Story by David Renwick
Photography by Supplied
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The architects behind this project took a series of quasi-historic buildings and transformed them into a new hotel complex
Undertaken as a major adaptive-reuse exercise, the hotel comprises a series of artistically transformed quasi-historic buildings from the 1950’s.
This intriguing hotel compound invites you to explore its many facets where you will discover a series of landscaped gardens, a bakery café fronting the bustle of the Hutong streets, a signature restaurant in a warehouse, a rooftop bar overlooking the lake, a gym and over 80 rooms and suites, several with private gardens or with views overlooking the park or lake.
About the architecture
The hotel compound comprises a series of quasi-historic buildings from the 1950’s, with a variety of architectural styles and approaches. Although they were designed primarily in the Chinese vernacular, the different buildings span a range of ornamentation from highly decorative roof eaves, characterful gargoyles, sculptured balconies and latticed window frames, to pared-back jack roofs and plain brick work wall finishes. Our design approach has been to unify this diverse collection through colour and landscaping.
All the buildings are conceptually draped over with a dark charcoal grey coat of paint, upon which key architectural details have been highlighted in a contemporary gold patina. These featured elements shimmer against the dark backdrop and their prominence suggests an informal “cataloguing” of key architectural details.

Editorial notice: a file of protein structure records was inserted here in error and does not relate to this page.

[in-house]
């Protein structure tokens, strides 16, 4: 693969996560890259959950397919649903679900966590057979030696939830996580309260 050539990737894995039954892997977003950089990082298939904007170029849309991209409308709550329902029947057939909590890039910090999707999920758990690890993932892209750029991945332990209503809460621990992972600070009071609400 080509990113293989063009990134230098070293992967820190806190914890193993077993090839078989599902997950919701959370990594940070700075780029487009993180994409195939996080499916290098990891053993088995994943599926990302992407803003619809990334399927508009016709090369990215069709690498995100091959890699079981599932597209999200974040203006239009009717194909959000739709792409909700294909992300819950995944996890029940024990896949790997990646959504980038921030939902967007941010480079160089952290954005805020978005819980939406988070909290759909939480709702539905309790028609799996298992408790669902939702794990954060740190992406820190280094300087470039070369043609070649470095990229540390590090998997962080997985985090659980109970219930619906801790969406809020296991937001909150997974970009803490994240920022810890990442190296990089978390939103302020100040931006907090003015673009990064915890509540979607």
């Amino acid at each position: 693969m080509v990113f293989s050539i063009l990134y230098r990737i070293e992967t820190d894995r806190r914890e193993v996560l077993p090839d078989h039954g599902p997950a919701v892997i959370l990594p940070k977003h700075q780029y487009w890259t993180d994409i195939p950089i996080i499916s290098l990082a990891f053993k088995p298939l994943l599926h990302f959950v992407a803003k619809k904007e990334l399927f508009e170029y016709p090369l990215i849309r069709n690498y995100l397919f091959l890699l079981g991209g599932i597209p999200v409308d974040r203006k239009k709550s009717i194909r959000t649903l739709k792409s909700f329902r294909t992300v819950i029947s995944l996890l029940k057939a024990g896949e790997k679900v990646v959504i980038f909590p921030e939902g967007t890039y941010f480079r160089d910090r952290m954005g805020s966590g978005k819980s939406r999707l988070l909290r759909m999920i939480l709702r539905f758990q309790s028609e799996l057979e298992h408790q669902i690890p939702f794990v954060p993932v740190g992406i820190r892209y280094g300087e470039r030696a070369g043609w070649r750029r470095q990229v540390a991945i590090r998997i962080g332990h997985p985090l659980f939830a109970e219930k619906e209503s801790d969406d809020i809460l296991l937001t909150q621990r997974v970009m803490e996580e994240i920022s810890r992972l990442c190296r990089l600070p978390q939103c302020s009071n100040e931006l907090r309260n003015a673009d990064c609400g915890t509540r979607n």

As guests explore the compound, this “catalogue” of details gradually brings into focus the distinction between the historical versus the contemporary: a subtle juxtaposition, which highlights the rich tension arising from any adaptive reuse design.
Conceptually, the design harnesses all the “left-over” spaces in-between each building, to tie the compound into a single holistic experience. These in-between spaces are treated graphically with an “ice-ray” lattice pattern inspired by traditional Chinese screens.
Treated three-dimensionally, hardscaped floors and passageways rise to become private balconies or garden enclosures.
First published date: 16 November 2017